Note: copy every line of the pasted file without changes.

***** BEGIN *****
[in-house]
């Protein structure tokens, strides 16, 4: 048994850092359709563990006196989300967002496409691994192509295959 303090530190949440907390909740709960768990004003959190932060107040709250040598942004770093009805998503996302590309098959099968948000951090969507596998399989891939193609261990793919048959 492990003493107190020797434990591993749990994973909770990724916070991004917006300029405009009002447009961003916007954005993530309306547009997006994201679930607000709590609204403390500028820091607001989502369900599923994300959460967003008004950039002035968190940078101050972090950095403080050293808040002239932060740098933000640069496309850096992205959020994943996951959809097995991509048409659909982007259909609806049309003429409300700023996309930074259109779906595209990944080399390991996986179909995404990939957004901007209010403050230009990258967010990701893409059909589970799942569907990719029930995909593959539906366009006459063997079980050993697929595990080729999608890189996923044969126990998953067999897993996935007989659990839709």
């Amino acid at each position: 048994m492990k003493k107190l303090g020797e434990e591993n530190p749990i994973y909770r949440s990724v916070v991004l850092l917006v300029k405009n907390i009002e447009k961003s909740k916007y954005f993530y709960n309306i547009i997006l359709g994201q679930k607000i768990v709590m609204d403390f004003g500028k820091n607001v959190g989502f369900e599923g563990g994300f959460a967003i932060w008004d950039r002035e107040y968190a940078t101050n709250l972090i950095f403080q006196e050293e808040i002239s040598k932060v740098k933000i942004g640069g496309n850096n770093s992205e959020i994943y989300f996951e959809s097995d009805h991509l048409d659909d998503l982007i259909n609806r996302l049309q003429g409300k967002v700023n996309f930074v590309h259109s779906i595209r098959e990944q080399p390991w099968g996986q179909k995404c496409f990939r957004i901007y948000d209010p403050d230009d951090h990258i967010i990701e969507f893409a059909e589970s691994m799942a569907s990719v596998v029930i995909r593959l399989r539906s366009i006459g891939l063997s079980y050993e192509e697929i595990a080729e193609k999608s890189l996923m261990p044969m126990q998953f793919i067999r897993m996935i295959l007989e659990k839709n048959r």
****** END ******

[in-house]
């Protein structure tokens, strides 16, 4: 048994850092359709563990006196989300967002496409691994192509295959 303090530190949440907390909740709960768990004003959190932060107040709250040598942004770093009805998503996302590309098959099968948000951090969507596998399989891939193609261990793919048959 492990003493107190020797434990591993749990994973909770990724916070991004917006300029405009009002447009961003916007954005993530309306547009997006994201679930607000709590609204403390500028820091607001989502369900599923994300959460967003008004950039002035968190940078101050972090950095403080050293808040002239932060740098933000640069496309850096992205959020994943996951959809097995991509048409659909982007259909609806049309003429409300700023996309930074259109779906595209990944080399390991996986179909995404990939957004901007209010403050230009990258967010990701893409059909589970799942569907990719029930995909593959539906366009006459063997079980050993697929595990080729999608890189996923044969126990998953067999897993996935007989659990839709």
């Amino acid at each position: 048994m492990k003493k107190l303090g020797e434990e591993n530190p749990i994973y909770r949440s990724v916070v991004l850092l917006v300029k405009n907390i009002e447009k961003s909740k916007y954005f993530y709960n309306i547009i997006l359709g994201q679930k607000i768990v709590m609204d403390f004003g500028k820091n607001v959190g989502f369900e599923g563990g994300f959460a967003i932060w008004d950039r002035e107040y968190a940078t101050n709250l972090i950095f403080q006196e050293e808040i002239s040598k932060v740098k933000i942004g640069g496309n850096n770093s992205e959020i994943y989300f996951e959809s097995d009805h991509l048409d659909d998503l982007i259909n609806r996302l049309q003429g409300k967002v700023n996309f930074v590309h259109s779906i595209r098959e990944q080399p390991w099968g996986q179909k995404c496409f990939r957004i901007y948000d209010p403050d230009d951090h990258i967010i990701e969507f893409a059909e589970s691994m799942a569907s990719v596998v029930i995909r593959l399989r539906s366009i006459g891939l063997s079980y050993e192509e697929i595990a080729e193609k999608s890189l996923m261990p044969m126990q998953f793919i067999r897993m996935i295959l007989e659990k839709n048959r």